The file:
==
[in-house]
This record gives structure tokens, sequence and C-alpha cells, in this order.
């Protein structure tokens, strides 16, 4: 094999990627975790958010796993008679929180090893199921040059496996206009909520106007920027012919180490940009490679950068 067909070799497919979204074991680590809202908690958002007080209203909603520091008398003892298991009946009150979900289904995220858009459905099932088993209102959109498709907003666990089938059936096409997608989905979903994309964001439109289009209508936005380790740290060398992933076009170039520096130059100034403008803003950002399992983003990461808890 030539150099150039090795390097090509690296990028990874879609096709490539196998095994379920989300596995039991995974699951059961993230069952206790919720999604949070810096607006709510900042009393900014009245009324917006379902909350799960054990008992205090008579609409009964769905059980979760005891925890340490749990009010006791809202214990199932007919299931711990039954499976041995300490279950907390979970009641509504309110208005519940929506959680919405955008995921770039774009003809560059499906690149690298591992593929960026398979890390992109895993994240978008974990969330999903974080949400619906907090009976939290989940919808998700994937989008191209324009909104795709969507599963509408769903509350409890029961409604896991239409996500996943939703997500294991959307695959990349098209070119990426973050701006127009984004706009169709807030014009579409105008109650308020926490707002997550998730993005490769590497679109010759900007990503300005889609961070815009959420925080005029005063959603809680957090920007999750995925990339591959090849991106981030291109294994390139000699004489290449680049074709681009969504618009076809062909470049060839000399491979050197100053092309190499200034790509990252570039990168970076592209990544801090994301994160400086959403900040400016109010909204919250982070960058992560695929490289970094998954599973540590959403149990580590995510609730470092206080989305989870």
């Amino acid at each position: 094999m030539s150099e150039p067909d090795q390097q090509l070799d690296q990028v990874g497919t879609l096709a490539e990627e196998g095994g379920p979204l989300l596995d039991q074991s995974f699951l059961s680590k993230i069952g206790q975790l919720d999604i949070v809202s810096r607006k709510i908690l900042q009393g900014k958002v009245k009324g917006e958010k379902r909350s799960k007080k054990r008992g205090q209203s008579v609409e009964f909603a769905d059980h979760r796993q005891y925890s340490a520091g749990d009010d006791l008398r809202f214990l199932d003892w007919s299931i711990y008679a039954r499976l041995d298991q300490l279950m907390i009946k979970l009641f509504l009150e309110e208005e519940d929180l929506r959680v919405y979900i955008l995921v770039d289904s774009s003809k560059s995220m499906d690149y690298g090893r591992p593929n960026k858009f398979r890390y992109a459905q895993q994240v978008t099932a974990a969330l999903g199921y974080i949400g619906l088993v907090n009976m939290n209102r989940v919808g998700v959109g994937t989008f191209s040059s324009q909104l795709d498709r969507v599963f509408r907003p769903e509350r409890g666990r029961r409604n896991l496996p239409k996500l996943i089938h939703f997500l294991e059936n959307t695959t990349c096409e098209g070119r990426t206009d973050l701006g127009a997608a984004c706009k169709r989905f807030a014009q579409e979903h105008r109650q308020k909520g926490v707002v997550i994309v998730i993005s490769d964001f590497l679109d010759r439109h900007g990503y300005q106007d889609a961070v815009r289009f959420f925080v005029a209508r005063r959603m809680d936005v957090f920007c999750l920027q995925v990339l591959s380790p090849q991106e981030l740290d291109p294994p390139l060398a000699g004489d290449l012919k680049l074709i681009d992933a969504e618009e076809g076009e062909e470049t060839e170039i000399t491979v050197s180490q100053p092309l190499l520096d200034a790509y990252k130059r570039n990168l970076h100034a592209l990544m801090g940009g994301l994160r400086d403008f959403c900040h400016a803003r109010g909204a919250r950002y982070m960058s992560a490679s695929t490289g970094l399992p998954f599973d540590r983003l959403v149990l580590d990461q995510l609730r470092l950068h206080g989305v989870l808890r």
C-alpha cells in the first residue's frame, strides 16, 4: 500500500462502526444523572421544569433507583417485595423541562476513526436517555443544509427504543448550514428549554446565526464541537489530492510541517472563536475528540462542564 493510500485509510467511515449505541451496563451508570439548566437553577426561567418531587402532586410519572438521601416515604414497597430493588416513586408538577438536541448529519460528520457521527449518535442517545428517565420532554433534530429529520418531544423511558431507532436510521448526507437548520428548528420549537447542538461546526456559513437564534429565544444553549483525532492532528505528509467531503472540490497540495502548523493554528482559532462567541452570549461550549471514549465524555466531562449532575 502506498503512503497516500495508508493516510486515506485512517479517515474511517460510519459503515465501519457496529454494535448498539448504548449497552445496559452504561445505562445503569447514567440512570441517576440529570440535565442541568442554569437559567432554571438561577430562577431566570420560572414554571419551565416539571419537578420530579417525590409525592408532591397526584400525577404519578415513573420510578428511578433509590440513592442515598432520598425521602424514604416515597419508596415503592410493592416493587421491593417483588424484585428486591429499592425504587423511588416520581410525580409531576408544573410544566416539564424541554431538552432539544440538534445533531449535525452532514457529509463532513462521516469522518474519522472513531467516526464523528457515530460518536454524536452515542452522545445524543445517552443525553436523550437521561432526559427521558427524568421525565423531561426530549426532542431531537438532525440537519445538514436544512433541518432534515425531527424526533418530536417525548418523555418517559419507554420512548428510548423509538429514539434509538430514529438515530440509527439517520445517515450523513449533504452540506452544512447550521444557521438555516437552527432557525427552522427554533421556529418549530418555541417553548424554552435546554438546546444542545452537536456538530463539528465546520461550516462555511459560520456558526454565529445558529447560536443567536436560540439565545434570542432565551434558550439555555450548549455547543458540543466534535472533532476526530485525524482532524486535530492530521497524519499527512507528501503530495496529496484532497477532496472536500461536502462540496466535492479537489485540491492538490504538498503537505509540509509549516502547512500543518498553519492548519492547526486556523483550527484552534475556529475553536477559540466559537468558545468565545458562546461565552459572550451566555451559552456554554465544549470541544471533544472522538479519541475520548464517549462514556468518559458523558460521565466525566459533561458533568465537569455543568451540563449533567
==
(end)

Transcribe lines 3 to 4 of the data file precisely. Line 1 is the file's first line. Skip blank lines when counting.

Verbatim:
């Protein structure tokens, strides 16, 4: 094999990627975790958010796993008679929180090893199921040059496996206009909520106007920027012919180490940009490679950068 067909070799497919979204074991680590809202908690958002007080209203909603520091008398003892298991009946009150979900289904995220858009459905099932088993209102959109498709907003666990089938059936096409997608989905979903994309964001439109289009209508936005380790740290060398992933076009170039520096130059100034403008803003950002399992983003990461808890 030539150099150039090795390097090509690296990028990874879609096709490539196998095994379920989300596995039991995974699951059961993230069952206790919720999604949070810096607006709510900042009393900014009245009324917006379902909350799960054990008992205090008579609409009964769905059980979760005891925890340490749990009010006791809202214990199932007919299931711990039954499976041995300490279950907390979970009641509504309110208005519940929506959680919405955008995921770039774009003809560059499906690149690298591992593929960026398979890390992109895993994240978008974990969330999903974080949400619906907090009976939290989940919808998700994937989008191209324009909104795709969507599963509408769903509350409890029961409604896991239409996500996943939703997500294991959307695959990349098209070119990426973050701006127009984004706009169709807030014009579409105008109650308020926490707002997550998730993005490769590497679109010759900007990503300005889609961070815009959420925080005029005063959603809680957090920007999750995925990339591959090849991106981030291109294994390139000699004489290449680049074709681009969504618009076809062909470049060839000399491979050197100053092309190499200034790509990252570039990168970076592209990544801090994301994160400086959403900040400016109010909204919250982070960058992560695929490289970094998954599973540590959403149990580590995510609730470092206080989305989870």
């Amino acid at each position: 094999m030539s150099e150039p067909d090795q390097q090509l070799d690296q990028v990874g497919t879609l096709a490539e990627e196998g095994g379920p979204l989300l596995d039991q074991s995974f699951l059961s680590k993230i069952g206790q975790l919720d999604i949070v809202s810096r607006k709510i908690l900042q009393g900014k958002v009245k009324g917006e958010k379902r909350s799960k007080k054990r008992g205090q209203s008579v609409e009964f909603a769905d059980h979760r796993q005891y925890s340490a520091g749990d009010d006791l008398r809202f214990l199932d003892w007919s299931i711990y008679a039954r499976l041995d298991q300490l279950m907390i009946k979970l009641f509504l009150e309110e208005e519940d929180l929506r959680v919405y979900i955008l995921v770039d289904s774009s003809k560059s995220m499906d690149y690298g090893r591992p593929n960026k858009f398979r890390y992109a459905q895993q994240v978008t099932a974990a969330l999903g199921y974080i949400g619906l088993v907090n009976m939290n209102r989940v919808g998700v959109g994937t989008f191209s040059s324009q909104l795709d498709r969507v599963f509408r907003p769903e509350r409890g666990r029961r409604n896991l496996p239409k996500l996943i089938h939703f997500l294991e059936n959307t695959t990349c096409e098209g070119r990426t206009d973050l701006g127009a997608a984004c706009k169709r989905f807030a014009q579409e979903h105008r109650q308020k909520g926490v707002v997550i994309v998730i993005s490769d964001f590497l679109d010759r439109h900007g990503y300005q106007d889609a961070v815009r289009f959420f925080v005029a209508r005063r959603m809680d936005v957090f920007c999750l920027q995925v990339l591959s380790p090849q991106e981030l740290d291109p294994p390139l060398a000699g004489d290449l012919k680049l074709i681009d992933a969504e618009e076809g076009e062909e470049t060839e170039i000399t491979v050197s180490q100053p092309l190499l520096d200034a790509y990252k130059r570039n990168l970076h100034a592209l990544m801090g940009g994301l994160r400086d403008f959403c900040h400016a803003r109010g909204a919250r950002y982070m960058s992560a490679s695929t490289g970094l399992p998954f599973d540590r983003l959403v149990l580590d990461q995510l609730r470092l950068h206080g989305v989870l808890r």